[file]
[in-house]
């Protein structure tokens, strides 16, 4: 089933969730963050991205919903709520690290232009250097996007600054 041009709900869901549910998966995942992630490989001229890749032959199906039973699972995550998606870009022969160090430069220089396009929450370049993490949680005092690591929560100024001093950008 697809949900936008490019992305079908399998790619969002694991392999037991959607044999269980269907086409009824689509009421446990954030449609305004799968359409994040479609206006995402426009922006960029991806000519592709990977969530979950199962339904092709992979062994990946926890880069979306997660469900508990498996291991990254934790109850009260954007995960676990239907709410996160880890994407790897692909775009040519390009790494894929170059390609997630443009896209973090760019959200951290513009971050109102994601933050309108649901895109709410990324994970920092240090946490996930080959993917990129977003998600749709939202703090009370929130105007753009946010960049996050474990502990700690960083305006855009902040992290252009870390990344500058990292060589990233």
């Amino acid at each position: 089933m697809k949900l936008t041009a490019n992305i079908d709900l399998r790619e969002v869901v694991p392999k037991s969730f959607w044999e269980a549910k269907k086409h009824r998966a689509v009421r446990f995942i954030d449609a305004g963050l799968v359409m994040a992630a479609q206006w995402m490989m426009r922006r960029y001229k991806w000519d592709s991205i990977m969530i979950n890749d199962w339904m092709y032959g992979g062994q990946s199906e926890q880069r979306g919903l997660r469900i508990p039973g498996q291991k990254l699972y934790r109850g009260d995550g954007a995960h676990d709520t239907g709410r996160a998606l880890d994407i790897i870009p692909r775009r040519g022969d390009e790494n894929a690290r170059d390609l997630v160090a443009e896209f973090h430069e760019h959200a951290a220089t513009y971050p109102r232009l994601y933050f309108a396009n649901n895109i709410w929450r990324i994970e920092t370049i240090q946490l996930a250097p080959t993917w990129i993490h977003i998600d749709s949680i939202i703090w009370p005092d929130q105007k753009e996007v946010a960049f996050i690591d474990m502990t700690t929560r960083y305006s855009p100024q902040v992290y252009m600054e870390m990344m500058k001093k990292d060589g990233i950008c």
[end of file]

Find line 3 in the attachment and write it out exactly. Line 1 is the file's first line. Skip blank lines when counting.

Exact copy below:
């Amino acid at each position: 089933m697809k949900l936008t041009a490019n992305i079908d709900l399998r790619e969002v869901v694991p392999k037991s969730f959607w044999e269980a549910k269907k086409h009824r998966a689509v009421r446990f995942i954030d449609a305004g963050l799968v359409m994040a992630a479609q206006w995402m490989m426009r922006r960029y001229k991806w000519d592709s991205i990977m969530i979950n890749d199962w339904m092709y032959g992979g062994q990946s199906e926890q880069r979306g919903l997660r469900i508990p039973g498996q291991k990254l699972y934790r109850g009260d995550g954007a995960h676990d709520t239907g709410r996160a998606l880890d994407i790897i870009p692909r775009r040519g022969d390009e790494n894929a690290r170059d390609l997630v160090a443009e896209f973090h430069e760019h959200a951290a220089t513009y971050p109102r232009l994601y933050f309108a396009n649901n895109i709410w929450r990324i994970e920092t370049i240090q946490l996930a250097p080959t993917w990129i993490h977003i998600d749709s949680i939202i703090w009370p005092d929130q105007k753009e996007v946010a960049f996050i690591d474990m502990t700690t929560r960083y305006s855009p100024q902040v992290y252009m600054e870390m990344m500058k001093k990292d060589g990233i950008c």